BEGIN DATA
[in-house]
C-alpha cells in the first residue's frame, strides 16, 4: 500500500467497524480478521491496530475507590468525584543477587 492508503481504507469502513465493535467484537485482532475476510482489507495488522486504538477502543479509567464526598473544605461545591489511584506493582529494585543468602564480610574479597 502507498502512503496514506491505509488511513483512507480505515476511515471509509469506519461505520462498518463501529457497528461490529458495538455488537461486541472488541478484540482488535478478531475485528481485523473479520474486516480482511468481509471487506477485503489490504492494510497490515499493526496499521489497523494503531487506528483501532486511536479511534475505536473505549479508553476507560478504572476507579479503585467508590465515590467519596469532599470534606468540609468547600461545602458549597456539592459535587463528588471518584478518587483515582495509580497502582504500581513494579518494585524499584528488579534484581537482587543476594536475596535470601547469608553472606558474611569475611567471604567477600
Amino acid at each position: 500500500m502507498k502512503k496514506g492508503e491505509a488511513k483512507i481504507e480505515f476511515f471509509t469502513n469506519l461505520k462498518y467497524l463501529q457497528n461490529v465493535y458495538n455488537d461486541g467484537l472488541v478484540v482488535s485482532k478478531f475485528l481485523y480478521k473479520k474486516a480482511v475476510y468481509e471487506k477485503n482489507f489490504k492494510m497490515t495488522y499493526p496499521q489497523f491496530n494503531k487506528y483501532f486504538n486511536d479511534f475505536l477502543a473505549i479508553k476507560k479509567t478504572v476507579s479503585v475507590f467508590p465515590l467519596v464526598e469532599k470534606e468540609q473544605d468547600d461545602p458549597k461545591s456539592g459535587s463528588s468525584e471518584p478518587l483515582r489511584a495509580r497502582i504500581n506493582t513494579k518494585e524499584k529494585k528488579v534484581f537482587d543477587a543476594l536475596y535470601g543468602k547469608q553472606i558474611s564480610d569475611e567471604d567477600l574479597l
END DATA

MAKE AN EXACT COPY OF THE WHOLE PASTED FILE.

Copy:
[in-house]
C-alpha cells in the first residue's frame, strides 16, 4: 500500500467497524480478521491496530475507590468525584543477587 492508503481504507469502513465493535467484537485482532475476510482489507495488522486504538477502543479509567464526598473544605461545591489511584506493582529494585543468602564480610574479597 502507498502512503496514506491505509488511513483512507480505515476511515471509509469506519461505520462498518463501529457497528461490529458495538455488537461486541472488541478484540482488535478478531475485528481485523473479520474486516480482511468481509471487506477485503489490504492494510497490515499493526496499521489497523494503531487506528483501532486511536479511534475505536473505549479508553476507560478504572476507579479503585467508590465515590467519596469532599470534606468540609468547600461545602458549597456539592459535587463528588471518584478518587483515582495509580497502582504500581513494579518494585524499584528488579534484581537482587543476594536475596535470601547469608553472606558474611569475611567471604567477600
Amino acid at each position: 500500500m502507498k502512503k496514506g492508503e491505509a488511513k483512507i481504507e480505515f476511515f471509509t469502513n469506519l461505520k462498518y467497524l463501529q457497528n461490529v465493535y458495538n455488537d461486541g467484537l472488541v478484540v482488535s485482532k478478531f475485528l481485523y480478521k473479520k474486516a480482511v475476510y468481509e471487506k477485503n482489507f489490504k492494510m497490515t495488522y499493526p496499521q489497523f491496530n494503531k487506528y483501532f486504538n486511536d479511534f475505536l477502543a473505549i479508553k476507560k479509567t478504572v476507579s479503585v475507590f467508590p465515590l467519596v464526598e469532599k470534606e468540609q473544605d468547600d461545602p458549597k461545591s456539592g459535587s463528588s468525584e471518584p478518587l483515582r489511584a495509580r497502582i504500581n506493582t513494579k518494585e524499584k529494585k528488579v534484581f537482587d543477587a543476594l536475596y535470601g543468602k547469608q553472606i558474611s564480610d569475611e567471604d567477600l574479597l